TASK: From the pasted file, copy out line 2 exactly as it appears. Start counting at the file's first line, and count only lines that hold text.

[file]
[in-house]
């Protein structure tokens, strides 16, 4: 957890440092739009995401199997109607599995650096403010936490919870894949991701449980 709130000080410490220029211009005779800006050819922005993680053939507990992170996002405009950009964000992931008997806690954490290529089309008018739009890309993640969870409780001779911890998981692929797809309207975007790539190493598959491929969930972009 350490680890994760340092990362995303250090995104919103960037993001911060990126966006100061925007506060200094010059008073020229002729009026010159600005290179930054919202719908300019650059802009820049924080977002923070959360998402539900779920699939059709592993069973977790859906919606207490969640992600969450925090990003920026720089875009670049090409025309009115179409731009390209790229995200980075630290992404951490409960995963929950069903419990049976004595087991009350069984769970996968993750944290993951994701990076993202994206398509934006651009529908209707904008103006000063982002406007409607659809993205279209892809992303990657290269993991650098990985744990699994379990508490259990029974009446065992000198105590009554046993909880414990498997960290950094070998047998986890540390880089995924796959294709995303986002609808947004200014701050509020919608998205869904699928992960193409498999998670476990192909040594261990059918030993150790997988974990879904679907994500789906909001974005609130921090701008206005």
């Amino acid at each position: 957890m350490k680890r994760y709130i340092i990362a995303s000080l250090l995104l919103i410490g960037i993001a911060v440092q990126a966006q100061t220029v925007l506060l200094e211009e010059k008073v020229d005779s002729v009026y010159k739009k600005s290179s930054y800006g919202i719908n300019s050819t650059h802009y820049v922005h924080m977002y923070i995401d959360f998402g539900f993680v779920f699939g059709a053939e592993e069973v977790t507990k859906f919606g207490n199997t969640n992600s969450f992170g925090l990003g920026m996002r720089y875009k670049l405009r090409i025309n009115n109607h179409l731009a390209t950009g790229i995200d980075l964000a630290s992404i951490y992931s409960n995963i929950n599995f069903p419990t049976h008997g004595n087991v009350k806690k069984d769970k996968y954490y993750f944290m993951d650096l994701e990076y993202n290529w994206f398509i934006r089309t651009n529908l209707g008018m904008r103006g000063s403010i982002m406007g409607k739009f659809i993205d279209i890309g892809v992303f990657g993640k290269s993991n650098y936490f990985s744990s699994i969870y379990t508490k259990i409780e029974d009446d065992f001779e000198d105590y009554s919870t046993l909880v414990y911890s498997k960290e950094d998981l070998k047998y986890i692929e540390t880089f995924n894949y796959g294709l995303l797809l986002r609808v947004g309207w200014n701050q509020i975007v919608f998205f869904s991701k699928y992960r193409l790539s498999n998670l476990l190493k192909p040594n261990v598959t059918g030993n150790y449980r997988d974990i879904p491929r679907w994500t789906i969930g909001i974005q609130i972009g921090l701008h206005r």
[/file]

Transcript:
């Protein structure tokens, strides 16, 4: 957890440092739009995401199997109607599995650096403010936490919870894949991701449980 709130000080410490220029211009005779800006050819922005993680053939507990992170996002405009950009964000992931008997806690954490290529089309008018739009890309993640969870409780001779911890998981692929797809309207975007790539190493598959491929969930972009 350490680890994760340092990362995303250090995104919103960037993001911060990126966006100061925007506060200094010059008073020229002729009026010159600005290179930054919202719908300019650059802009820049924080977002923070959360998402539900779920699939059709592993069973977790859906919606207490969640992600969450925090990003920026720089875009670049090409025309009115179409731009390209790229995200980075630290992404951490409960995963929950069903419990049976004595087991009350069984769970996968993750944290993951994701990076993202994206398509934006651009529908209707904008103006000063982002406007409607659809993205279209892809992303990657290269993991650098990985744990699994379990508490259990029974009446065992000198105590009554046993909880414990498997960290950094070998047998986890540390880089995924796959294709995303986002609808947004200014701050509020919608998205869904699928992960193409498999998670476990192909040594261990059918030993150790997988974990879904679907994500789906909001974005609130921090701008206005």